'Belladonna of Sadness': Film Review

Courtesy of Cinelicious Pics
A trippy, shockingly sexual novelty of Japanese animation.

Osamu Tezuka collaborator Eiichi Yamamoto's 1973 tale of witchcraft gets a loving restoration.

The artwork is achingly delicate, but there's nothing subtle about Belladonna of Sadness, a blast of psychedelic madness full of rape, tyranny and Satanism. Eiichi Yamamoto's 1973 adult-animation picture, never released on these shores, has been given a gorgeous digital restoration by Cinelicious Pics, one transformational enough that animation buffs who've endured bootlegs over the years may feel they're seeing it for the first time. While that contingent will be delighted by the pic's niche theatrical run, many others will be nonplussed by the graphic sexuality and violence of a work that makes Fritz the Cat look, well, cartoonish.

Yamamoto, a collaborator with manga legend Osamu Tezuka on Astro Boy and other child-targeted projects, directed a trilogy of animated features aimed at adult auds; this is the last. Working with artist Kuni Fukai, who hand-painted all the keyframes, he offers a feature that often eschews actual animation in favor of accompanying still images with sound and music. Recalling the storytelling techniques of the ancient Japanese picture-scrolls that preceded manga, the camera often pans past large static paintings or zooms into them; sometimes a small animated element is added to an otherwise motionless tableau.

Folky songs do much of the storytelling here, introducing two young peasants in a medieval kingdom, Jean and Jeanne, who are blissfully in love until they go to the castle to be married. Their grotesque king demands 10 cows as tax for the wedding, sends Jean home and lets his whole court rape Jeanne, the first of many forcible sexual encounters we'll see here.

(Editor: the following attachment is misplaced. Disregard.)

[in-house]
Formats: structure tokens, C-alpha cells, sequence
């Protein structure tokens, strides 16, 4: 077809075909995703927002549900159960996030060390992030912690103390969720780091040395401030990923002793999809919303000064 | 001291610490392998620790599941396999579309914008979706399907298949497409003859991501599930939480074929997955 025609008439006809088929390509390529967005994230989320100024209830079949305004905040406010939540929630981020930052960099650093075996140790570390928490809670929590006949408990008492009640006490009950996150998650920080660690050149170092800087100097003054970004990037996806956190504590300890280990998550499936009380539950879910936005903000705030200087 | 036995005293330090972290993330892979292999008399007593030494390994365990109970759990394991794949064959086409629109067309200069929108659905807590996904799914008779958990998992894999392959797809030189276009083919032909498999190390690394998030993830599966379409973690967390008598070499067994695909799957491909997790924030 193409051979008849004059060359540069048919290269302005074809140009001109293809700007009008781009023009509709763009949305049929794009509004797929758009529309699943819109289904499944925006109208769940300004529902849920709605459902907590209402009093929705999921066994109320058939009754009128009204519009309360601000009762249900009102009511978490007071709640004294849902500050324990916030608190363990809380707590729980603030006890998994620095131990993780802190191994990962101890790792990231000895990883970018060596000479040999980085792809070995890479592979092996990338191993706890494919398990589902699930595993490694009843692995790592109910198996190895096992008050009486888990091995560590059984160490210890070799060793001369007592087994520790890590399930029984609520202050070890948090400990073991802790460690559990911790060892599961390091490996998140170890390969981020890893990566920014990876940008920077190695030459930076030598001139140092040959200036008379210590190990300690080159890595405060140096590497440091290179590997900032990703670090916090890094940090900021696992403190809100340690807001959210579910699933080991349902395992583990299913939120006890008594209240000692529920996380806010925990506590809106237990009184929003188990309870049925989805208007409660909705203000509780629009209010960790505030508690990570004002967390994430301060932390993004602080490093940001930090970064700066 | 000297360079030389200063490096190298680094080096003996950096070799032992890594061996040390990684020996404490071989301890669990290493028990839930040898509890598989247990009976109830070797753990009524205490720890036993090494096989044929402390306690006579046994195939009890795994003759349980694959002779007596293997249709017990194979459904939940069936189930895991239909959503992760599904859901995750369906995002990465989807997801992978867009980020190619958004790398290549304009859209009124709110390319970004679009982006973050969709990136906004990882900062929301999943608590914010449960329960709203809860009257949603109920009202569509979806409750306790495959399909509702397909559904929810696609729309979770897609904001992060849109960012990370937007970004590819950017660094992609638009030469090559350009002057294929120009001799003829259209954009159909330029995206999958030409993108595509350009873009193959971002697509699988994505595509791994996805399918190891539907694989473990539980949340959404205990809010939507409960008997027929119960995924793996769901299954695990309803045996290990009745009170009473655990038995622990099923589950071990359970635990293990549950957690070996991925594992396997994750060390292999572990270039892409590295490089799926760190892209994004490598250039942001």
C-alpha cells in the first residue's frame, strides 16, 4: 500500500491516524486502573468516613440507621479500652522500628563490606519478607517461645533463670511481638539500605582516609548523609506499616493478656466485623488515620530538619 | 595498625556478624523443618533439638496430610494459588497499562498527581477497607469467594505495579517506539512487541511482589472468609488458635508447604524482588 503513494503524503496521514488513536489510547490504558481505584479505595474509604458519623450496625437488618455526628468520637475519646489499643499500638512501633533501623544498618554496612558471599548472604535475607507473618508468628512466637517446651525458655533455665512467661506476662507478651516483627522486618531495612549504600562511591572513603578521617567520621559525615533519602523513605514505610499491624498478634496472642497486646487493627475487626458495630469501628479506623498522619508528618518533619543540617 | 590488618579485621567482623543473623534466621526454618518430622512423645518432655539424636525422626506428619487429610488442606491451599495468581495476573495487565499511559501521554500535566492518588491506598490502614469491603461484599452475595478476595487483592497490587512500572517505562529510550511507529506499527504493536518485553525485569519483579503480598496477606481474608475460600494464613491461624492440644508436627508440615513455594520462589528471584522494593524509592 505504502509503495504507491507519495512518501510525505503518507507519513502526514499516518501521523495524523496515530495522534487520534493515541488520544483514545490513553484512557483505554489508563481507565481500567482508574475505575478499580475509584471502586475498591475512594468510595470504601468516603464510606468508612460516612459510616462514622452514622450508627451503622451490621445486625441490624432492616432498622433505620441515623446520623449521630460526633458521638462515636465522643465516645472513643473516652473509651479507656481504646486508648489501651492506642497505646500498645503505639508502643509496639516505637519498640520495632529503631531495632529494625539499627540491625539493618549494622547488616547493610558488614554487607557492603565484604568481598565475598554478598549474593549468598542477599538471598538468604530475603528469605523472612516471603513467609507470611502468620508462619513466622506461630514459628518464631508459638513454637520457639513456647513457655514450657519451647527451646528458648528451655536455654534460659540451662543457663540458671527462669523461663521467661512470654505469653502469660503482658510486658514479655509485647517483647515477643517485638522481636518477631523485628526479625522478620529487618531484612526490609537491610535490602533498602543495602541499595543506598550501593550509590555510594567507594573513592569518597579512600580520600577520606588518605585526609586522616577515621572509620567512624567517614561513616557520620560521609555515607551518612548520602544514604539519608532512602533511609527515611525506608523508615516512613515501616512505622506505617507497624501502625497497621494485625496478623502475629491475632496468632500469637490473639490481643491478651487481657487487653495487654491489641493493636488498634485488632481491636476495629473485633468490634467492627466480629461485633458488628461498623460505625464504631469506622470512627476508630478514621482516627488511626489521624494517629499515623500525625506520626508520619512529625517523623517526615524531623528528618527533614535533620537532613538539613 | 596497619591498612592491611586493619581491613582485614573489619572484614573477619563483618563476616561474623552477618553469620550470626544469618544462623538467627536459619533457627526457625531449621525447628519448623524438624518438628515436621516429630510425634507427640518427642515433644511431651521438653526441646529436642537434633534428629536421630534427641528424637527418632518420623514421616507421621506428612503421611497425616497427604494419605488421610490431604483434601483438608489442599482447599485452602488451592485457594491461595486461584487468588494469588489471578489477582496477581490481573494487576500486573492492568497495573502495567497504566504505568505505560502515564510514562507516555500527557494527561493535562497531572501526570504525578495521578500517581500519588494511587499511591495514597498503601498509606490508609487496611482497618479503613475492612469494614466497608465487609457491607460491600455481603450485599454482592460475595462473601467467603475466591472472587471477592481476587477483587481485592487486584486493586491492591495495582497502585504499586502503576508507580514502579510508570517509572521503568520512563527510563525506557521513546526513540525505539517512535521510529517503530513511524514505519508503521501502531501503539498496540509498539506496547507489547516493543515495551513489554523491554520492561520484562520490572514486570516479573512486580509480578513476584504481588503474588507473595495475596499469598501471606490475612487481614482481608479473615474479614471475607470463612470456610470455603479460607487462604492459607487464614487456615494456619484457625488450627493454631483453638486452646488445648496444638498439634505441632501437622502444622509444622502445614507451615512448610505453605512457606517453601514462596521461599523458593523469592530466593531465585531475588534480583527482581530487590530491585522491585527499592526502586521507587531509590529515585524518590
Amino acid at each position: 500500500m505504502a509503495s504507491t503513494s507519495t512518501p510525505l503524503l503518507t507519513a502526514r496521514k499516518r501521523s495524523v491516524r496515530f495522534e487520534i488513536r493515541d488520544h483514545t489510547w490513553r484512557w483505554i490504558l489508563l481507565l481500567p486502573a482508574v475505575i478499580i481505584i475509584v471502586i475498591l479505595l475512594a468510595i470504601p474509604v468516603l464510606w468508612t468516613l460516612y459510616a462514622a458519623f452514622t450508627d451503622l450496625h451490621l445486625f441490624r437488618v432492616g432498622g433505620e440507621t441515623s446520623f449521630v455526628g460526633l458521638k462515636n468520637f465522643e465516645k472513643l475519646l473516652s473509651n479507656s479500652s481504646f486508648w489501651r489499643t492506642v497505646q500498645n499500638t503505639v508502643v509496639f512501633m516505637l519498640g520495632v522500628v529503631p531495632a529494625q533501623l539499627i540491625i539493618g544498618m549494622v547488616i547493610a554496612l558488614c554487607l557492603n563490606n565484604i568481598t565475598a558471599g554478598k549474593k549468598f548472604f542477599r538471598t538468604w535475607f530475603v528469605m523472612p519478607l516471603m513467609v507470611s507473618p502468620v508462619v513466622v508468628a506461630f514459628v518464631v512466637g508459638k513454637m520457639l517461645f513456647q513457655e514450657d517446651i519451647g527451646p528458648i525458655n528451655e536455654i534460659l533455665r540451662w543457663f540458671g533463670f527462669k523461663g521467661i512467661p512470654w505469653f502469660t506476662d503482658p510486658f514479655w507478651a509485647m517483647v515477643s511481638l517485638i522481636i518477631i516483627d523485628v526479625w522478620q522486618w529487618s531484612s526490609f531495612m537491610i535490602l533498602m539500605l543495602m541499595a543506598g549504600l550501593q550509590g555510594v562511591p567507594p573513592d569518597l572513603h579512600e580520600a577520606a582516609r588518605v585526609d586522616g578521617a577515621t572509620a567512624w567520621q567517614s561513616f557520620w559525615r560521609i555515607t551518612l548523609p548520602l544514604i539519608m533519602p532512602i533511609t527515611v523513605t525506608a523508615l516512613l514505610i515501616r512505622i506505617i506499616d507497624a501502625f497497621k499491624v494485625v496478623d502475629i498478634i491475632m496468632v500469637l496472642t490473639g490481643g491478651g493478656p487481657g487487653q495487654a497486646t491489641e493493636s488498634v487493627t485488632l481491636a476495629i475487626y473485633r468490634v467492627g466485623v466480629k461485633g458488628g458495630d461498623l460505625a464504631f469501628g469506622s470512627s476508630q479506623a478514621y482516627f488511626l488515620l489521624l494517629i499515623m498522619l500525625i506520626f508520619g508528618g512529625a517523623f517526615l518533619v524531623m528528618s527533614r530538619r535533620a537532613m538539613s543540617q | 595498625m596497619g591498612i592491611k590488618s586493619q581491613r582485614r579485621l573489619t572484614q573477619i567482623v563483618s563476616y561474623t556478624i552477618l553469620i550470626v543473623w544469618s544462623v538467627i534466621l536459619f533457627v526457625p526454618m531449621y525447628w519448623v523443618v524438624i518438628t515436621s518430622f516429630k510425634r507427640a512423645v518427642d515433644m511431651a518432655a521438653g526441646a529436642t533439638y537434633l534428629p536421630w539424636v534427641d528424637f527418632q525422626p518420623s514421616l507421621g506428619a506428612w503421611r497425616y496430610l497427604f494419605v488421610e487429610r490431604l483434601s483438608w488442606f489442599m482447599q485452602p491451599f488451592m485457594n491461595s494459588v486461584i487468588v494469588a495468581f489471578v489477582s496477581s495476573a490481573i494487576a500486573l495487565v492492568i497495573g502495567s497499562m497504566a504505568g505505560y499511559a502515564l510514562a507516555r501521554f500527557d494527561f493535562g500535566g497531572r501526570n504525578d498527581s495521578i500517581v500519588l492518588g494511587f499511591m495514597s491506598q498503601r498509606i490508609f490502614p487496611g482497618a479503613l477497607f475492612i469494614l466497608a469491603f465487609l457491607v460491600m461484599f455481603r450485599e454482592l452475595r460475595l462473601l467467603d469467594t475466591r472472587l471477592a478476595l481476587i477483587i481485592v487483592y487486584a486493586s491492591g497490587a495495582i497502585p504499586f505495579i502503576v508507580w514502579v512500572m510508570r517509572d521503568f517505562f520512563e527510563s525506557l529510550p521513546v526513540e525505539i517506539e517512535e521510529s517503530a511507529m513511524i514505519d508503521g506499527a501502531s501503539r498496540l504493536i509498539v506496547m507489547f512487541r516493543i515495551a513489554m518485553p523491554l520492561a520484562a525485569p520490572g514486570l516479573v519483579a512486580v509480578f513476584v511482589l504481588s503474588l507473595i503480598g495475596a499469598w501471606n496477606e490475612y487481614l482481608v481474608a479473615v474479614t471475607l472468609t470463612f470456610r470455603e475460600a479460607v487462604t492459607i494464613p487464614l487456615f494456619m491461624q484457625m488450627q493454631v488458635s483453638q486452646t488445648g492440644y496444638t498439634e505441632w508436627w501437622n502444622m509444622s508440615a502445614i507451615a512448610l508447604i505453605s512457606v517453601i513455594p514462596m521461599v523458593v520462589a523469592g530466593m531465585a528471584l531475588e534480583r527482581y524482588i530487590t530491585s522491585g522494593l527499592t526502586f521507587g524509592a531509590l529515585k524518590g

Desperate to make things better once she returns to her now-disgusted husband, Jeanne has her first encounter with a ready-to-bargain Satan. Not your grandparents' horns-and-pitchfork character, this Beelzebub starts off as a tiny sprite; and if viewers think he looks a little phallic, his behavior — "I can become big!," he boasts as he slips back and forth through Jeanne's hands — confirms their suspicions.

The picture's sexual imagery begins with suggestive abstractions that would make Georgia O'Keeffe blush, and grow more explicit as Jeanne's ties to dark forces intensifies. She trades satanic sexual favors for riches and power, eventually becoming a witch who hosts orgies in the woods and helps commoners survive a plague. Though her magic initially helps the king fund a war, her increasing power will eventually make her his rival.

The bare-bones story is hardly the point here, as viewers take in the sometimes lavish, increasingly bizarre visuals and groove to a soundtrack alternating between fantasyland folk and heavy psychedelic rock. One suspects many moviegoers who stick with the film will do so just to see how weird its sexuality can get. They'll be rewarded at one point with a daisy chain of copulation that involves not just a Kama Sutra-worthy variety of human positions but giant mollusks as well.

As strange as all this is, few viewers will be prepared for the film's closing scenes, which bizarrely tie this fable into real-world history. Who knew Bastille Day was really a celebration of witchcraft?

Distributors: Cinelicious Pics, SpectreVision, Cinefamily
Production company: Mushi Production
Cast: Aiko Nagayama, Takao Ito, Tatsuya Nakadai
Director: Eiichi Yamamoto
Screenwriters: Yoshiyuki Fukuda, Eiichi Yamamoto
Producer: Tadayoshi Watanabe
Director of photography: Shigeru Yamazaki
Composer: Masahiko Satoh

In Japanese

Not rated, 87 minutes